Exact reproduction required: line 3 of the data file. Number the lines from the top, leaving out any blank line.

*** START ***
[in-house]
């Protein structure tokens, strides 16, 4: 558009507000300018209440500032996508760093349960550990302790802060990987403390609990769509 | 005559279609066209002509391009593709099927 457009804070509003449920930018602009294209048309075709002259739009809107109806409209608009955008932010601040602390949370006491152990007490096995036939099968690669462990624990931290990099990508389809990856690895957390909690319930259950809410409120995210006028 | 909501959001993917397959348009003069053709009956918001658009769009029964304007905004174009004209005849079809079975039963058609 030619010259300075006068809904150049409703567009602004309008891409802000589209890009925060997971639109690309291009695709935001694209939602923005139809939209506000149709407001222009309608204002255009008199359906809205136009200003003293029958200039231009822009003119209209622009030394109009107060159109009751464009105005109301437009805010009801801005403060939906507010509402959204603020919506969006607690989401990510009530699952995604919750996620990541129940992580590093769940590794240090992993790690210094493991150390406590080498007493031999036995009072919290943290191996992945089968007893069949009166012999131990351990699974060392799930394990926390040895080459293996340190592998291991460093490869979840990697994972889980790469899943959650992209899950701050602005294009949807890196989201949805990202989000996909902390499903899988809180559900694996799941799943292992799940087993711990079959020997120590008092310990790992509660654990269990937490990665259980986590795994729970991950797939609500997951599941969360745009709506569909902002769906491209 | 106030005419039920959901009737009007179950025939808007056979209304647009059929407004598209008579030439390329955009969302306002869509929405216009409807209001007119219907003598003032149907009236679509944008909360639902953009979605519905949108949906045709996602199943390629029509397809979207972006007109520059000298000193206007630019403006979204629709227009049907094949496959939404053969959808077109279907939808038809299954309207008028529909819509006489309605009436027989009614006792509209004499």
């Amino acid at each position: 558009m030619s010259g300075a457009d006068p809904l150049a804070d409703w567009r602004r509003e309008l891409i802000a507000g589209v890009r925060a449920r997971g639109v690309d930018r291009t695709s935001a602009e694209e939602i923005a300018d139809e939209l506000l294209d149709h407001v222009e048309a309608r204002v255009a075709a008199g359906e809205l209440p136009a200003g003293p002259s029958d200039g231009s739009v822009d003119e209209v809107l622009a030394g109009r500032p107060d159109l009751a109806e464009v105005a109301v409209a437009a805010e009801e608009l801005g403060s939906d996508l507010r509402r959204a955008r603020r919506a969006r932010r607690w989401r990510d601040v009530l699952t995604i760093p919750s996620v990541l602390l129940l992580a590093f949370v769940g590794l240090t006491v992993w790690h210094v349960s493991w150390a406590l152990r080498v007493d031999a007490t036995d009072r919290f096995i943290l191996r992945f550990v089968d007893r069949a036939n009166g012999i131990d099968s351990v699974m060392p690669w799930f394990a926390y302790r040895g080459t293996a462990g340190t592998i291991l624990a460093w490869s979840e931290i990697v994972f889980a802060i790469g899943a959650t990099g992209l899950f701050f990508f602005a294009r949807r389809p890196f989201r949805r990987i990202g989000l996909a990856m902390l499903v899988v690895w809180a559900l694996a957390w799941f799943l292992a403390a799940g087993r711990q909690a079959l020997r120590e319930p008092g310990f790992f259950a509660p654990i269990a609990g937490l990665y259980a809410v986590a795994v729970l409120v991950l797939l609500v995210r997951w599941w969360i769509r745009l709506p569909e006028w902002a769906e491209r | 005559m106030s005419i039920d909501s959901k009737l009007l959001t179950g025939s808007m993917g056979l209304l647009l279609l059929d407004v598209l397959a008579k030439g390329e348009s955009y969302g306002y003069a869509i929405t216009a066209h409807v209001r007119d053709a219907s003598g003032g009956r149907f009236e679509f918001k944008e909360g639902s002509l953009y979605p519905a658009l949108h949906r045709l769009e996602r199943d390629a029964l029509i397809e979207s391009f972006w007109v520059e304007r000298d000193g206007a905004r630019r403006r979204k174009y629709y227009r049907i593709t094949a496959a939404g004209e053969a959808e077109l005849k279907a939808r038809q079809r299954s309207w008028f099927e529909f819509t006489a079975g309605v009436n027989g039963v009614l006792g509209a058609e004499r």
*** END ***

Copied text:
């Amino acid at each position: 558009m030619s010259g300075a457009d006068p809904l150049a804070d409703w567009r602004r509003e309008l891409i802000a507000g589209v890009r925060a449920r997971g639109v690309d930018r291009t695709s935001a602009e694209e939602i923005a300018d139809e939209l506000l294209d149709h407001v222009e048309a309608r204002v255009a075709a008199g359906e809205l209440p136009a200003g003293p002259s029958d200039g231009s739009v822009d003119e209209v809107l622009a030394g109009r500032p107060d159109l009751a109806e464009v105005a109301v409209a437009a805010e009801e608009l801005g403060s939906d996508l507010r509402r959204a955008r603020r919506a969006r932010r607690w989401r990510d601040v009530l699952t995604i760093p919750s996620v990541l602390l129940l992580a590093f949370v769940g590794l240090t006491v992993w790690h210094v349960s493991w150390a406590l152990r080498v007493d031999a007490t036995d009072r919290f096995i943290l191996r992945f550990v089968d007893r069949a036939n009166g012999i131990d099968s351990v699974m060392p690669w799930f394990a926390y302790r040895g080459t293996a462990g340190t592998i291991l624990a460093w490869s979840e931290i990697v994972f889980a802060i790469g899943a959650t990099g992209l899950f701050f990508f602005a294009r949807r389809p890196f989201r949805r990987i990202g989000l996909a990856m902390l499903v899988v690895w809180a559900l694996a957390w799941f799943l292992a403390a799940g087993r711990q909690a079959l020997r120590e319930p008092g310990f790992f259950a509660p654990i269990a609990g937490l990665y259980a809410v986590a795994v729970l409120v991950l797939l609500v995210r997951w599941w969360i769509r745009l709506p569909e006028w902002a769906e491209r | 005559m106030s005419i039920d909501s959901k009737l009007l959001t179950g025939s808007m993917g056979l209304l647009l279609l059929d407004v598209l397959a008579k030439g390329e348009s955009y969302g306002y003069a869509i929405t216009a066209h409807v209001r007119d053709a219907s003598g003032g009956r149907f009236e679509f918001k944008e909360g639902s002509l953009y979605p519905a658009l949108h949906r045709l769009e996602r199943d390629a029964l029509i397809e979207s391009f972006w007109v520059e304007r000298d000193g206007a905004r630019r403006r979204k174009y629709y227009r049907i593709t094949a496959a939404g004209e053969a959808e077109l005849k279907a939808r038809q079809r299954s309207w008028f099927e529909f819509t006489a079975g309605v009436n027989g039963v009614l006792g509209a058609e004499r």